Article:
Archaeology Home Page
March 23, 2017
27 CMT Guidelines has been added.
March 23, 2017
26 Treatment of Archaeological Materials has been added.
December 8, 2016
*updated* Winter Methods has been updated.
August 18, 2016
Bulletin 7 Standards for Electronic Submissions of Permit Reports has been updated.
April 1, 2016
Bulletin 25 has been updated to require shapefiles and provide clarification
regarding when notification is required.
January 5, 2016
Revisions to the Mapping and
Shapefile Requirements have been made. Please see the
Archaeology Branch Guidelines Transition Project table
February 06, 2015
17 Field Director Qualification requirements
has been updated.
January 15, 2015
24 Annual Reporting for Multiyear Heritage Inspection Studies has been updated.
This website contains information about the protection, conservation and public appreciation of British Columbia’s archaeological resources – the physical remains of past human activity.
At this site, you will find information about the laws, policies and procedures for protecting archaeological sites and artifacts in British Columbia – resources that range from local to international significance.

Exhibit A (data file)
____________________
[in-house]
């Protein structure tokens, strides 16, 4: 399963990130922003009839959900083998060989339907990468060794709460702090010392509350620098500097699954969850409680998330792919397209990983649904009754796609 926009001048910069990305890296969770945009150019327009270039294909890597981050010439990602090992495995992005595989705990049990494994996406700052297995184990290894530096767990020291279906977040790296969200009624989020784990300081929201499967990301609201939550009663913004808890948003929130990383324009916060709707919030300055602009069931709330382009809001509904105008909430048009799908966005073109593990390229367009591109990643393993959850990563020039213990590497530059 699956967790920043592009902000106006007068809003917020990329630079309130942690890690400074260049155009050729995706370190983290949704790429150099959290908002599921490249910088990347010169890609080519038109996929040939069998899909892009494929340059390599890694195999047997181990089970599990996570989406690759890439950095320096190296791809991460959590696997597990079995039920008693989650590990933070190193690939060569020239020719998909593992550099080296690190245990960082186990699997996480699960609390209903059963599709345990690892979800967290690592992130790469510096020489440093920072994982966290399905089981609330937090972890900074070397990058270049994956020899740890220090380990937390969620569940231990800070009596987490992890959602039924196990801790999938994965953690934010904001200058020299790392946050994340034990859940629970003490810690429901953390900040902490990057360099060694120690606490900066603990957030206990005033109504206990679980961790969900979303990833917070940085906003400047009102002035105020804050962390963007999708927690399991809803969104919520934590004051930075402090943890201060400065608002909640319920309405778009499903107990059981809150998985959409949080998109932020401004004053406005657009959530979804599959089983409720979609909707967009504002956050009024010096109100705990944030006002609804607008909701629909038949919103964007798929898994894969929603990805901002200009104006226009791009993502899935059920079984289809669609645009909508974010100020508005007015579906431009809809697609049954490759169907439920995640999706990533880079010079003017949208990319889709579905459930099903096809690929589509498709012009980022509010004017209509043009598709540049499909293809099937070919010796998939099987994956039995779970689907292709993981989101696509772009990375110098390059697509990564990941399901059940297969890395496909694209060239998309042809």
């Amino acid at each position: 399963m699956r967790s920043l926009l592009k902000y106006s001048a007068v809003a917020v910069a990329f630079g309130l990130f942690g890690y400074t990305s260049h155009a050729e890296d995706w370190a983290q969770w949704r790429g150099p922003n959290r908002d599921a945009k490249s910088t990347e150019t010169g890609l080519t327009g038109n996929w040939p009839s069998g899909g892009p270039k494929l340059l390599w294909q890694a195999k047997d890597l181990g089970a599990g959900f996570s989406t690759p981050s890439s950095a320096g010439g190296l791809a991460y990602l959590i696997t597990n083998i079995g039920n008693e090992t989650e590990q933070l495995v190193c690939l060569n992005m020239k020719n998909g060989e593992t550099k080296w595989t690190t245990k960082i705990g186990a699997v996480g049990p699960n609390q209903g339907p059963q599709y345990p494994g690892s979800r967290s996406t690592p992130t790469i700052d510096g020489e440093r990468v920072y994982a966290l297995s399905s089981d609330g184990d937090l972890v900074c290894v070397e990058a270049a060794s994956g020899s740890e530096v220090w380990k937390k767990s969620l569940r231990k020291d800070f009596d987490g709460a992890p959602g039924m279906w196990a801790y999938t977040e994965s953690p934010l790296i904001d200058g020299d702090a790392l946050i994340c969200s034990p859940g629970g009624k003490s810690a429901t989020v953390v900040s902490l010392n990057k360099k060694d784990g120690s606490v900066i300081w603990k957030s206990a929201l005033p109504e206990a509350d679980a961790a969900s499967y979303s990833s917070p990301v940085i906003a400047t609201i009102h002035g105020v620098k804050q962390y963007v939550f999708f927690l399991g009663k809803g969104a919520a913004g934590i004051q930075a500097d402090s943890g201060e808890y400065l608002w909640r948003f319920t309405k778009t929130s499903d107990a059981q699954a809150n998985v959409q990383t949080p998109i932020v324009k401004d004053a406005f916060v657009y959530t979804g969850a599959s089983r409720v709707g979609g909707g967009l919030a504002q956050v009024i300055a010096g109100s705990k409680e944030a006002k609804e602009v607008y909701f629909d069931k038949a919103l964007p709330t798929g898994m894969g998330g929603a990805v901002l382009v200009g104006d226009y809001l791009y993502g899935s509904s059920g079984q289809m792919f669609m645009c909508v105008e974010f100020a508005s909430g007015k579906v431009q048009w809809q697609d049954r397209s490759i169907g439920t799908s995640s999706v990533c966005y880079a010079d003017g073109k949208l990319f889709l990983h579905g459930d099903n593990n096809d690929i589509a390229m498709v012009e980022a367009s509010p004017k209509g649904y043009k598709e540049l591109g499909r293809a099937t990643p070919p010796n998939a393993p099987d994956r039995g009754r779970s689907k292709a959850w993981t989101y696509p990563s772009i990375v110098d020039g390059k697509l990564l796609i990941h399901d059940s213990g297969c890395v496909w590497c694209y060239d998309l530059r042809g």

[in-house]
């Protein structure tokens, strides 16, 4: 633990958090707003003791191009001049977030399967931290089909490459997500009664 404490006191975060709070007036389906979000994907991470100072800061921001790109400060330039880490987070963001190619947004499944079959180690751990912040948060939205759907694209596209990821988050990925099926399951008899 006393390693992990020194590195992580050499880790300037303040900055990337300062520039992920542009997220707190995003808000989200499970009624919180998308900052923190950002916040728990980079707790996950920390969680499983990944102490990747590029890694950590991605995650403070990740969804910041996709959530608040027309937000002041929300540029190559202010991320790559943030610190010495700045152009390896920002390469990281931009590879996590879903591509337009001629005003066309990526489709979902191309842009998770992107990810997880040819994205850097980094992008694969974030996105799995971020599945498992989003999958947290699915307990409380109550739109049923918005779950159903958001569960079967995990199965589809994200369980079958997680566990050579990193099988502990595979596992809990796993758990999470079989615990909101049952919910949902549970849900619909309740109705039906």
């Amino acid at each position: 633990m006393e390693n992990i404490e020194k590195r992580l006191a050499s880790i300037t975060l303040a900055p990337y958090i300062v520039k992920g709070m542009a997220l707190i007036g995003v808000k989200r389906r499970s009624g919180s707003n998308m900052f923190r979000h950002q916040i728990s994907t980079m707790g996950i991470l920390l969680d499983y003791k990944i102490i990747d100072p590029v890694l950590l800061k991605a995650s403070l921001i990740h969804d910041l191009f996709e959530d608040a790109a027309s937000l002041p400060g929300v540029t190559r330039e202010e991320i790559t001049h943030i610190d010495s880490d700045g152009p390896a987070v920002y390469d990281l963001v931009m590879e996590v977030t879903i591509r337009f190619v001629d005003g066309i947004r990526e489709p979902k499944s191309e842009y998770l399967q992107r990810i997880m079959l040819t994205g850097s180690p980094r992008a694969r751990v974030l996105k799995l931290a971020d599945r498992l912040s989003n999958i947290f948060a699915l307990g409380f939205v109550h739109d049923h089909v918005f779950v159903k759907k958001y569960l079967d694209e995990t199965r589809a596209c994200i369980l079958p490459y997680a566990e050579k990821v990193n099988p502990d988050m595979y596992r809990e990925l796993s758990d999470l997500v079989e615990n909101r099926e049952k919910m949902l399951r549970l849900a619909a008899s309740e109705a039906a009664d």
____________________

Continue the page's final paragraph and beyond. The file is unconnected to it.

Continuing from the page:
The site is divided into sections containing information tailored to a number of groups having an interest in British Columbia archaeology or a need to incorporate archaeological concerns into their planning and development.
- Archaeology in British Columbia is an introduction to the types of sites found in British Columbia and explains what to do if you come across an archaeological site or find human remains.
- Reporting Archaeological Artifact Finds explains why it is important to report finds to the Province and what to do if you encounter human remains.
- Requesting Archaeological Site Records is a shortcut to our data request pages and allows you to receive information on site locations. Please note that this information is distributed on a need to know basis.
- Archaeological Professionals need this site to access archaeological data and keep abreast of the policies and procedures that guide their work. New! The Archaeology Branch is introducing an online Archaeological Permit Tracking System. Additional details are available at this link.
- First Nations use archaeological information to integrate into their land and resource management planning.
- Property owners and developers can find out if there is an archaeological site on their property and what steps they must take before developing within a protected archaeological site.
- Forest licensees and other natural resource stakeholders should review for advice and requirements on implementing an archaeological resource management approach that will safeguard these sites and comply with Provincial legislation.
- Local Governments have an interest in identifying archaeological sites within their jurisdiction to ensure that these sites are not damaged accidentally.